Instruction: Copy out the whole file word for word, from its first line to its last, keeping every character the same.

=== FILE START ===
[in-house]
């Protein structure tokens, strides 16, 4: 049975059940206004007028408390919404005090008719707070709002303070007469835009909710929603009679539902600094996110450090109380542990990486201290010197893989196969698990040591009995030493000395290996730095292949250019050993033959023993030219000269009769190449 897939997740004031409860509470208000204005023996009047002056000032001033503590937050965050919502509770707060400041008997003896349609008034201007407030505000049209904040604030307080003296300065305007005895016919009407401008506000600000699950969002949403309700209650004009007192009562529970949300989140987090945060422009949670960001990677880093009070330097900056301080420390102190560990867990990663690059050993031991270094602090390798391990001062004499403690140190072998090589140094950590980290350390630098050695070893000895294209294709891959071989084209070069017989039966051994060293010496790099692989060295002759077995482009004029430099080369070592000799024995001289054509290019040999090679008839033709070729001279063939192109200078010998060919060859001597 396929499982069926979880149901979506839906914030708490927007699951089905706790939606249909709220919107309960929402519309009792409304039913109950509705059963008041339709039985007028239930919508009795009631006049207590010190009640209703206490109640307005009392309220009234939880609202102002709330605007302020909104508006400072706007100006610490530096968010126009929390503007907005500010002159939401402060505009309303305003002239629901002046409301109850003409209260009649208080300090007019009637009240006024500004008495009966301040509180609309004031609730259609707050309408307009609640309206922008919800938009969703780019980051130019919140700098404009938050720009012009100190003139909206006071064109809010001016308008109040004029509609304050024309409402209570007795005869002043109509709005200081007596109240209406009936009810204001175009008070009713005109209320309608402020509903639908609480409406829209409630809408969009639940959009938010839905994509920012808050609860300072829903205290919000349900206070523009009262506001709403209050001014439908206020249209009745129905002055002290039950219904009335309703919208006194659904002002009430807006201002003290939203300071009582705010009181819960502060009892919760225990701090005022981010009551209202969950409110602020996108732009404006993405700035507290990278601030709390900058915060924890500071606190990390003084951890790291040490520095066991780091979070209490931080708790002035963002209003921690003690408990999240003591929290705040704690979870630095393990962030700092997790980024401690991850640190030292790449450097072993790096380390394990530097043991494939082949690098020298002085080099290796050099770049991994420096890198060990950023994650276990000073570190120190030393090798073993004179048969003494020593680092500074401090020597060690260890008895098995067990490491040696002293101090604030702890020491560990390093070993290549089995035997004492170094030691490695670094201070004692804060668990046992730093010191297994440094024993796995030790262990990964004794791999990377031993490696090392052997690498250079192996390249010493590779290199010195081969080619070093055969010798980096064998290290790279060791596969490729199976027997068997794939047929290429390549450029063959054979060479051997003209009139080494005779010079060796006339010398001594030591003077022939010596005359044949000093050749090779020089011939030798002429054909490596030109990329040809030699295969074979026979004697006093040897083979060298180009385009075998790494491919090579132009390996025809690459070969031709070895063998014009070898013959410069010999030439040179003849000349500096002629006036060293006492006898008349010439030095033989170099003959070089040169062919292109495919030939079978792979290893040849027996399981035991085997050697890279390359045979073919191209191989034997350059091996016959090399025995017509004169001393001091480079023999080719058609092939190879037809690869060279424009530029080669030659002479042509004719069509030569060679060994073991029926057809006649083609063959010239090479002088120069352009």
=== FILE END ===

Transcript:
[in-house]
């Protein structure tokens, strides 16, 4: 049975059940206004007028408390919404005090008719707070709002303070007469835009909710929603009679539902600094996110450090109380542990990486201290010197893989196969698990040591009995030493000395290996730095292949250019050993033959023993030219000269009769190449 897939997740004031409860509470208000204005023996009047002056000032001033503590937050965050919502509770707060400041008997003896349609008034201007407030505000049209904040604030307080003296300065305007005895016919009407401008506000600000699950969002949403309700209650004009007192009562529970949300989140987090945060422009949670960001990677880093009070330097900056301080420390102190560990867990990663690059050993031991270094602090390798391990001062004499403690140190072998090589140094950590980290350390630098050695070893000895294209294709891959071989084209070069017989039966051994060293010496790099692989060295002759077995482009004029430099080369070592000799024995001289054509290019040999090679008839033709070729001279063939192109200078010998060919060859001597 396929499982069926979880149901979506839906914030708490927007699951089905706790939606249909709220919107309960929402519309009792409304039913109950509705059963008041339709039985007028239930919508009795009631006049207590010190009640209703206490109640307005009392309220009234939880609202102002709330605007302020909104508006400072706007100006610490530096968010126009929390503007907005500010002159939401402060505009309303305003002239629901002046409301109850003409209260009649208080300090007019009637009240006024500004008495009966301040509180609309004031609730259609707050309408307009609640309206922008919800938009969703780019980051130019919140700098404009938050720009012009100190003139909206006071064109809010001016308008109040004029509609304050024309409402209570007795005869002043109509709005200081007596109240209406009936009810204001175009008070009713005109209320309608402020509903639908609480409406829209409630809408969009639940959009938010839905994509920012808050609860300072829903205290919000349900206070523009009262506001709403209050001014439908206020249209009745129905002055002290039950219904009335309703919208006194659904002002009430807006201002003290939203300071009582705010009181819960502060009892919760225990701090005022981010009551209202969950409110602020996108732009404006993405700035507290990278601030709390900058915060924890500071606190990390003084951890790291040490520095066991780091979070209490931080708790002035963002209003921690003690408990999240003591929290705040704690979870630095393990962030700092997790980024401690991850640190030292790449450097072993790096380390394990530097043991494939082949690098020298002085080099290796050099770049991994420096890198060990950023994650276990000073570190120190030393090798073993004179048969003494020593680092500074401090020597060690260890008895098995067990490491040696002293101090604030702890020491560990390093070993290549089995035997004492170094030691490695670094201070004692804060668990046992730093010191297994440094024993796995030790262990990964004794791999990377031993490696090392052997690498250079192996390249010493590779290199010195081969080619070093055969010798980096064998290290790279060791596969490729199976027997068997794939047929290429390549450029063959054979060479051997003209009139080494005779010079060796006339010398001594030591003077022939010596005359044949000093050749090779020089011939030798002429054909490596030109990329040809030699295969074979026979004697006093040897083979060298180009385009075998790494491919090579132009390996025809690459070969031709070895063998014009070898013959410069010999030439040179003849000349500096002629006036060293006492006898008349010439030095033989170099003959070089040169062919292109495919030939079978792979290893040849027996399981035991085997050697890279390359045979073919191209191989034997350059091996016959090399025995017509004169001393001091480079023999080719058609092939190879037809690869060279424009530029080669030659002479042509004719069509030569060679060994073991029926057809006649083609063959010239090479002088120069352009």